From: Bryce Koike
Subject: Re: Addictive Game, what would you recommend?
Date: Mon, 28 Jul 1997 05:12:06 GMT
Organization: Pacific Bell Internet Services
Mighty Quinn wrote:
So if you had to take a game that you would become addicted to, what would your ideal game have, that would keep you glued to the screen for hours, while skipping lunch and holding phonecalls for ?
The game needs to have many payoffs starting early in the game. These payoffs need to come regularly and can’t gift players with godlike capabilities. In SimCity this was simply the ability to keep expanding the city, etc. In Diablo this is getting new levels and just a handful of points to increase stats -- enough to help you at the next level, not enough to make a serious difference in your capabilities.
Flexibility. I should be allowed to tackle problems as I see fit and not follow a linear plot. In fact, any sort of strict plotline is probably going to hurt a game that’s designed to be addictive. You can have a loose one, or one that defines the end goal (arguably, Diablo has a plotline, but it’s not particularly integral to the enjoyment of the game).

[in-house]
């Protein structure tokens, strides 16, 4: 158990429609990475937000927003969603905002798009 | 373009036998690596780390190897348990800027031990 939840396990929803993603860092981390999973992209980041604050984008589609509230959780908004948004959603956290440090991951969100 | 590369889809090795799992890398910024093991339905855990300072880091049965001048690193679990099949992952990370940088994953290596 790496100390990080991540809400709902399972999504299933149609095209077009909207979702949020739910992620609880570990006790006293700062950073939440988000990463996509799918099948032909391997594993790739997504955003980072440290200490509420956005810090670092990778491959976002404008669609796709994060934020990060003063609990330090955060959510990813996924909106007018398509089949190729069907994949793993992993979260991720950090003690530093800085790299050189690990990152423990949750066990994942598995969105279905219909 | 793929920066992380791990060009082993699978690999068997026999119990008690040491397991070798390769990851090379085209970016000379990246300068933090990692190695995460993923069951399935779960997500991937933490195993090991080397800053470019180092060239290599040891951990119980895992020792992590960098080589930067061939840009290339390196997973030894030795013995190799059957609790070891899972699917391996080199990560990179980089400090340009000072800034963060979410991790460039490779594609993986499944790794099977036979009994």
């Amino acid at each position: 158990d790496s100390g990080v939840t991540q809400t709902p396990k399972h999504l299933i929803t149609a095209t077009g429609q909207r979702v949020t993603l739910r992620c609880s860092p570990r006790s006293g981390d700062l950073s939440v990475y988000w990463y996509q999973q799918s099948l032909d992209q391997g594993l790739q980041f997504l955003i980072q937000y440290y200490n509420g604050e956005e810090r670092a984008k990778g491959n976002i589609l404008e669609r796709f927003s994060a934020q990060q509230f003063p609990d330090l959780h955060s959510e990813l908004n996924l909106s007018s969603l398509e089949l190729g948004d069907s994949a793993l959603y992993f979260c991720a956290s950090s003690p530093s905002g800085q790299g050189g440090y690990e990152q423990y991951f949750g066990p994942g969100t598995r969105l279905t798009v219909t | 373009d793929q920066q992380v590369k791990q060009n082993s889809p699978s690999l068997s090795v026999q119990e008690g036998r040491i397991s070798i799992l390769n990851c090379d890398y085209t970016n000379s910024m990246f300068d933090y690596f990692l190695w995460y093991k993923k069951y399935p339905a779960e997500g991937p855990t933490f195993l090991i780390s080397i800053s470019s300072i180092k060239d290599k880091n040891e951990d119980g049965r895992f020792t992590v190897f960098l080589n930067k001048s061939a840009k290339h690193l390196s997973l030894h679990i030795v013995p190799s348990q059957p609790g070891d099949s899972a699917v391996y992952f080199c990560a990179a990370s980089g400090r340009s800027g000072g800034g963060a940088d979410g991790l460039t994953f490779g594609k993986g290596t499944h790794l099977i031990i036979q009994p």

The “just a few minutes more” syndrome. This does tie into #1, but it’s a matter of providing rapid, incremental increases in capability at relatively close intervals. Just a few more monsters to kill, just a couple more territories, just one more level, etc. It’s providing an attractive enough lure (the “carrot”) to keep the player playing longer than the player (the “horse”) normally would.
Expandability. At some point, boredom will creep in. The more addictive a game, the greater the potential for boredom, in my opinion. Anything that’s too repetitive, too frequent, and totally lacking in challenge (like some of the battles in XCom as you got powerful enough, or the battles near the end of Civ when you KNOW you’ve won the game, but you’re now going through the maneuvers to prove it by wiping out all of the enemy civs, etc) is going to be a problem.
The solution is to offer expansion capabilities that are either developed by the primary developer or to allow players to produce their own add-ons. In Diablo-style games, petty conflicts against lowly monsters should actually become more infrequent as time goes on to sidestep the tedium element that too many games fall prey to. The game should actually change to fit the new needs of the player.
If a point comes where a player has obviously won the game, the player should be able to wrap it all up FAST. It should not be a matter of wading through a thousand more petty conflicts before reaching the end.
Interaction. Multiplayer capability (cooperative and competitive) can only help to increase the entertainment factor of a game. Games that can effectively support player + computer cooperation would be nice, but it’s rare. These days, it’s either players vs. computer or it’s players vs. players.